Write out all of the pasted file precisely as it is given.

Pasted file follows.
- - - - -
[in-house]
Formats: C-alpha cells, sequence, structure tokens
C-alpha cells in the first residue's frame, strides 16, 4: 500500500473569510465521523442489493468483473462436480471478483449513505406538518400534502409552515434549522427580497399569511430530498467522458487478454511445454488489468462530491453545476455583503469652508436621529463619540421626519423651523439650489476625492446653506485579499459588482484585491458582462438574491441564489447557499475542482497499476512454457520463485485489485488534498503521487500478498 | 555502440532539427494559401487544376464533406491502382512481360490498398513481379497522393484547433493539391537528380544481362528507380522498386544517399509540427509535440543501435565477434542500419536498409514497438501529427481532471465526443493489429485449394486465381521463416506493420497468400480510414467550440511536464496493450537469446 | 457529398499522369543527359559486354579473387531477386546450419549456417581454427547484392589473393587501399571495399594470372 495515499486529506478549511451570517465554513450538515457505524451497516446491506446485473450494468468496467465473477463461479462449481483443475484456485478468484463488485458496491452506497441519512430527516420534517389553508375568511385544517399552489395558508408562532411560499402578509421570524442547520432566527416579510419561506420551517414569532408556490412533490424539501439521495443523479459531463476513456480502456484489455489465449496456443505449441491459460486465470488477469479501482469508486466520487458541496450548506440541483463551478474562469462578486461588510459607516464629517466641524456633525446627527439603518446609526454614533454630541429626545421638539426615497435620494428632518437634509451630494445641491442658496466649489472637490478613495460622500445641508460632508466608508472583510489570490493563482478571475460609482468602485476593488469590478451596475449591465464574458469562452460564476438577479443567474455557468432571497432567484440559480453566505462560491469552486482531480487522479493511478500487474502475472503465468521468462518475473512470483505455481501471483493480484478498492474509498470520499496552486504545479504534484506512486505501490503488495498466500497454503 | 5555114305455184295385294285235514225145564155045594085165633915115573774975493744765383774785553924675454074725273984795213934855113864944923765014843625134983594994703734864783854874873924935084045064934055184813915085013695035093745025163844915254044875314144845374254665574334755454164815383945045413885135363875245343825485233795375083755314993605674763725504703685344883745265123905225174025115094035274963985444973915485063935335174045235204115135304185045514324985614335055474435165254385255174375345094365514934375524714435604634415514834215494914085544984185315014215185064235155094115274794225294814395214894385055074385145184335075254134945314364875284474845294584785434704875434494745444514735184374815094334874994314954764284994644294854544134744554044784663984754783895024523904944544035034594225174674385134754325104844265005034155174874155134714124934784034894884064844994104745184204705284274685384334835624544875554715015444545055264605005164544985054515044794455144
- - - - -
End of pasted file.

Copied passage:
[in-house]
Formats: C-alpha cells, sequence, structure tokens
C-alpha cells in the first residue's frame, strides 16, 4: 500500500473569510465521523442489493468483473462436480471478483449513505406538518400534502409552515434549522427580497399569511430530498467522458487478454511445454488489468462530491453545476455583503469652508436621529463619540421626519423651523439650489476625492446653506485579499459588482484585491458582462438574491441564489447557499475542482497499476512454457520463485485489485488534498503521487500478498 | 555502440532539427494559401487544376464533406491502382512481360490498398513481379497522393484547433493539391537528380544481362528507380522498386544517399509540427509535440543501435565477434542500419536498409514497438501529427481532471465526443493489429485449394486465381521463416506493420497468400480510414467550440511536464496493450537469446 | 457529398499522369543527359559486354579473387531477386546450419549456417581454427547484392589473393587501399571495399594470372 495515499486529506478549511451570517465554513450538515457505524451497516446491506446485473450494468468496467465473477463461479462449481483443475484456485478468484463488485458496491452506497441519512430527516420534517389553508375568511385544517399552489395558508408562532411560499402578509421570524442547520432566527416579510419561506420551517414569532408556490412533490424539501439521495443523479459531463476513456480502456484489455489465449496456443505449441491459460486465470488477469479501482469508486466520487458541496450548506440541483463551478474562469462578486461588510459607516464629517466641524456633525446627527439603518446609526454614533454630541429626545421638539426615497435620494428632518437634509451630494445641491442658496466649489472637490478613495460622500445641508460632508466608508472583510489570490493563482478571475460609482468602485476593488469590478451596475449591465464574458469562452460564476438577479443567474455557468432571497432567484440559480453566505462560491469552486482531480487522479493511478500487474502475472503465468521468462518475473512470483505455481501471483493480484478498492474509498470520499496552486504545479504534484506512486505501490503488495498466500497454503 | 5555114305455184295385294285235514225145564155045594085165633915115573774975493744765383774785553924675454074725273984795213934855113864944923765014843625134983594994703734864783854874873924935084045064934055184813915085013695035093745025163844915254044875314144845374254665574334755454164815383945045413885135363875245343825485233795375083755314993605674763725504703685344883745265123905225174025115094035274963985444973915485063935335174045235204115135304185045514324985614335055474435165254385255174375345094365514934375524714435604634415514834215494914085544984185315014215185064235155094115274794225294814395214894385055074385145184335075254134945314364875284474845294584785434704875434494745444514735184374815094334874994314954764284994644294854544134744554044784663984754783895024523904944544035034594225174674385134754325104844265005034155174874155134714124934784034894884064844994104745184204705284274685384334835624544875554715015444545055264605005164544985054515044794455144